Anecdotes of an impressed life | Daily News

Anecdotes of an impressed life

An interesting book in Tamil by a versatile administrator and writer, actor, speaker and humorist has found a second edition in 2006 and has also been translated into English. I had the privilege of reading the Tamil original only recently. The book is called simply Appa and is written by S. Thillai Nadarasa born in Uduvil in the Northern Province. Recollecting the wise thoughts his own father had inculcated to him, the author brings out cameos of lifestyles of real life he had experienced. Written in a racy language he takes the readers to a period that most of the youngsters have not had. Running into 100 pages, the book is priced at Rs.125 only. We stand to gain wisdom by reading his narration of felt experience.

I shall translate certain passages into English to show you the tempo and tone of his book which you would enjoy.

Thillai Nadarasa writes:

“He has never been to school. Walked two miles to work while he was only five or six years to earn two cents a day. He left his parents and the village while he was eight years old travelling to a distant place to find a job. However, he made his own effort to learn the alphabets and could manage to read magazines and comprehend many things to discern what was good from the bad.

He was Singaram Pillai, my father. InYaalpaanam he worked as a cook in an ordinary eatery.

In Yaalpaanam City, there are many roads crisscrossing, but only a few were well known: the Kandy road, Paruthiththurai (Point Pedro) road, Maanipai road, Kaankesanthurai road. The latter road is also known as KK S road in English. Even those who do not know English could refer to it by the English name.”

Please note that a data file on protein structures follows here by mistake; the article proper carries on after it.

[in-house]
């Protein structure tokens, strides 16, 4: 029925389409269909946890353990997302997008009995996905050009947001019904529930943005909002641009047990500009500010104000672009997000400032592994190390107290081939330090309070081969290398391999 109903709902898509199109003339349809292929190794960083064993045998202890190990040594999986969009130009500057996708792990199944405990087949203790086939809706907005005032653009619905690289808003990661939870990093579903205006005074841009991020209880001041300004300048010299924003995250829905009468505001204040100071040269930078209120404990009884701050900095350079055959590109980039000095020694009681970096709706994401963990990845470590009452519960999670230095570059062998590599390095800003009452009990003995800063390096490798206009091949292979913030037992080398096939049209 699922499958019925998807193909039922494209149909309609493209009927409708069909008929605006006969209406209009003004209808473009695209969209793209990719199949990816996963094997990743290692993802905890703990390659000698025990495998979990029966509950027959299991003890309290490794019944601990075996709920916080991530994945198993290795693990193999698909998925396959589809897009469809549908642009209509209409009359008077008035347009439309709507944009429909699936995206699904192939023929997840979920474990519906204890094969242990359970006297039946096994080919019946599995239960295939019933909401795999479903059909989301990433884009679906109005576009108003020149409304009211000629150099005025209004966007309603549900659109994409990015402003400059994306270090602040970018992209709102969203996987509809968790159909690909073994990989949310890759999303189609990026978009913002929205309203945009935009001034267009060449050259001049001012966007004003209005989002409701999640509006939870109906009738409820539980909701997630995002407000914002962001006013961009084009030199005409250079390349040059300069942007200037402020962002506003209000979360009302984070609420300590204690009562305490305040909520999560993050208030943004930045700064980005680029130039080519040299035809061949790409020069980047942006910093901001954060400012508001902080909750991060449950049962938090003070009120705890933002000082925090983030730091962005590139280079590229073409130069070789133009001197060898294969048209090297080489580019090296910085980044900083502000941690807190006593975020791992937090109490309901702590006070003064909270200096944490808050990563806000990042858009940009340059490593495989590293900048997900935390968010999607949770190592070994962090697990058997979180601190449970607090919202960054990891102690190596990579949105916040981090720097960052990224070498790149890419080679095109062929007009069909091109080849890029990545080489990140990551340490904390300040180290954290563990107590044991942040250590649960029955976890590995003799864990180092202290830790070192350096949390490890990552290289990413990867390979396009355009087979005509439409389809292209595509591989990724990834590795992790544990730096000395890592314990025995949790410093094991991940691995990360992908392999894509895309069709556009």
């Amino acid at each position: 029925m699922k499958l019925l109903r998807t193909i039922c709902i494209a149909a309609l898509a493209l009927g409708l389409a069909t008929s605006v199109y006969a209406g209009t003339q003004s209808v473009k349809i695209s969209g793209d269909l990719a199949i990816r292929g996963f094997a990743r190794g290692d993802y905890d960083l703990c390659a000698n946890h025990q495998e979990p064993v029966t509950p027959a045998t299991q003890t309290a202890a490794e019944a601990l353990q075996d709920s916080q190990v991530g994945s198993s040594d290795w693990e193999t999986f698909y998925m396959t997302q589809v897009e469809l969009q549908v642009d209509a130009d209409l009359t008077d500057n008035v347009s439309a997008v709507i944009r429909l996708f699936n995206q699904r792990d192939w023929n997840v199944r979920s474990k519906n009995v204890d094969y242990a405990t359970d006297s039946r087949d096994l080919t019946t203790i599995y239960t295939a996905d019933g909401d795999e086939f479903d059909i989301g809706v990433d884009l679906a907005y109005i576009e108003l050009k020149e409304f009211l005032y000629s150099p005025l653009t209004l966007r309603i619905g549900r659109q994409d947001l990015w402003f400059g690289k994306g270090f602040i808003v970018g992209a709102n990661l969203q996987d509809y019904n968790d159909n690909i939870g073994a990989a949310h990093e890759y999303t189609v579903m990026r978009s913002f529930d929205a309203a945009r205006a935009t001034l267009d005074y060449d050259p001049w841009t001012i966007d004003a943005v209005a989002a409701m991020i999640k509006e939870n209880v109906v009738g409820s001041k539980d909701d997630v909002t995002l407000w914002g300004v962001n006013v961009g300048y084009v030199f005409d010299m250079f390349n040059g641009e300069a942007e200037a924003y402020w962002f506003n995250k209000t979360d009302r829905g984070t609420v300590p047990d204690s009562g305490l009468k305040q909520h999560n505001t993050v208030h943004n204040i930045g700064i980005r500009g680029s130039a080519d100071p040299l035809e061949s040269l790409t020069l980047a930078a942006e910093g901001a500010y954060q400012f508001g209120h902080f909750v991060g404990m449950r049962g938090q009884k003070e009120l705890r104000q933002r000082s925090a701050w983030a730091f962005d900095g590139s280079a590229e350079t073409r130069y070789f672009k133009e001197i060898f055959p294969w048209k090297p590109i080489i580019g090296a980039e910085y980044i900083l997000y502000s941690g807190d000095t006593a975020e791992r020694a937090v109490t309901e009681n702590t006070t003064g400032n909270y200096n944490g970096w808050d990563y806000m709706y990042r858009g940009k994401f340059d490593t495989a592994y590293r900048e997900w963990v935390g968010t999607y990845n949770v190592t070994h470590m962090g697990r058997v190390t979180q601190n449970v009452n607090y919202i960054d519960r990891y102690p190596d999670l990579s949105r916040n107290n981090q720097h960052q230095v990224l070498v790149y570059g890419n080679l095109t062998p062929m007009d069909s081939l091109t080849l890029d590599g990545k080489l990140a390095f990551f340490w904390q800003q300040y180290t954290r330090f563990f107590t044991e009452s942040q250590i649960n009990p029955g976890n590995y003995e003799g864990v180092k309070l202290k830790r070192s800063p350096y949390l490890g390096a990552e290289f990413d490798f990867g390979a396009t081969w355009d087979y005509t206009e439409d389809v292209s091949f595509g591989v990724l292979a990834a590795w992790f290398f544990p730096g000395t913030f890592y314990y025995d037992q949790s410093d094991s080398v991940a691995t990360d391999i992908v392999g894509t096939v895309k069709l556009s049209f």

In short, the writer writes his autobiography, though not in full, transferring in the process of his growing up from being a clerk in the Police Department to the position of higher posts with the Government as a senior Administrator, besides after retirement as a member of vital commissions in the country.

One needs to write a separate profile to describe his professional career.

It is irresistible to let you know what else Thillai says in his book, but this is not the place to translate all his anecdotes.

I shall relate only his last account of his late father. It’s a moving piece and also shows the simplicity of his father.

“He [his father] was inspired by the preaching and action of Mahatma Gandhi, He wears only four yards Grey Veaddi with no colour borders. This garment became unknown in the 1960s and 70s in Yaalpaanam. He would s ay that there is no freedom after independence to buy a Kadar Veaddi.

When I say that I would buy for him a good quality and bannian for him as I am earning now, he would say the dress should be neat, clean, fine and smart. Should give us pride. It should not be expensive and glamorous.

After leaving the boutique Appa liked two things- one was magazines to read and four-yard veaddi. In January 1990, without telling him I bought for him for veaddis. He was happy. When I met him in February, he wanted two Veaddis. Why another veaddis soon after a month I wondered. He felt what I was thinking. “Thambi those veaddis are there, they would be useful when I leave for the otherworld. But to wear now I want two Veaddis”

I bought two. They were the last gift to my father. In March 1990 he passed away. I realize that in some circumstances he is teaching me something always.

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